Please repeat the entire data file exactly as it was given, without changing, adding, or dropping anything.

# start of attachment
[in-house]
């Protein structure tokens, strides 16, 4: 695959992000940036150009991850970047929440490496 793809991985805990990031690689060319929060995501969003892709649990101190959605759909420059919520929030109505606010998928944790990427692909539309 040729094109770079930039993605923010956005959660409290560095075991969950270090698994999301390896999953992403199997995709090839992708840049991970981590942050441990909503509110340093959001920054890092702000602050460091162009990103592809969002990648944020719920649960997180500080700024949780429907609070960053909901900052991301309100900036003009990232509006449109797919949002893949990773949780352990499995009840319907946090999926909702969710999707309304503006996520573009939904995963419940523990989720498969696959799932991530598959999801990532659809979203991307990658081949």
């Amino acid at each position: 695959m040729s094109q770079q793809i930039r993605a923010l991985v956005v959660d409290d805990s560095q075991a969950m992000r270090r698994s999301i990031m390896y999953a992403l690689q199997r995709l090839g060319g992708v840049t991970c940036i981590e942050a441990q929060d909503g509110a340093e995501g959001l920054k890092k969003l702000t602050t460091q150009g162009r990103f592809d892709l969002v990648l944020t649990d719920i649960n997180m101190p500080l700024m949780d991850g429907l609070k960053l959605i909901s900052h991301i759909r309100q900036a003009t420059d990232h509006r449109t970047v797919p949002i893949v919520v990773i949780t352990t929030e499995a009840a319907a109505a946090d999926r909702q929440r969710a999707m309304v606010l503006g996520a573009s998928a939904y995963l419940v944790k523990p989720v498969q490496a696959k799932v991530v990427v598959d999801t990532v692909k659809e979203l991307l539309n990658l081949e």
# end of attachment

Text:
[in-house]
């Protein structure tokens, strides 16, 4: 695959992000940036150009991850970047929440490496 793809991985805990990031690689060319929060995501969003892709649990101190959605759909420059919520929030109505606010998928944790990427692909539309 040729094109770079930039993605923010956005959660409290560095075991969950270090698994999301390896999953992403199997995709090839992708840049991970981590942050441990909503509110340093959001920054890092702000602050460091162009990103592809969002990648944020719920649960997180500080700024949780429907609070960053909901900052991301309100900036003009990232509006449109797919949002893949990773949780352990499995009840319907946090999926909702969710999707309304503006996520573009939904995963419940523990989720498969696959799932991530598959999801990532659809979203991307990658081949």
């Amino acid at each position: 695959m040729s094109q770079q793809i930039r993605a923010l991985v956005v959660d409290d805990s560095q075991a969950m992000r270090r698994s999301i990031m390896y999953a992403l690689q199997r995709l090839g060319g992708v840049t991970c940036i981590e942050a441990q929060d909503g509110a340093e995501g959001l920054k890092k969003l702000t602050t460091q150009g162009r990103f592809d892709l969002v990648l944020t649990d719920i649960n997180m101190p500080l700024m949780d991850g429907l609070k960053l959605i909901s900052h991301i759909r309100q900036a003009t420059d990232h509006r449109t970047v797919p949002i893949v919520v990773i949780t352990t929030e499995a009840a319907a109505a946090d999926r909702q929440r969710a999707m309304v606010l503006g996520a573009s998928a939904y995963l419940v944790k523990p989720v498969q490496a696959k799932v991530v990427v598959d999801t990532v692909k659809e979203l991307l539309n990658l081949e």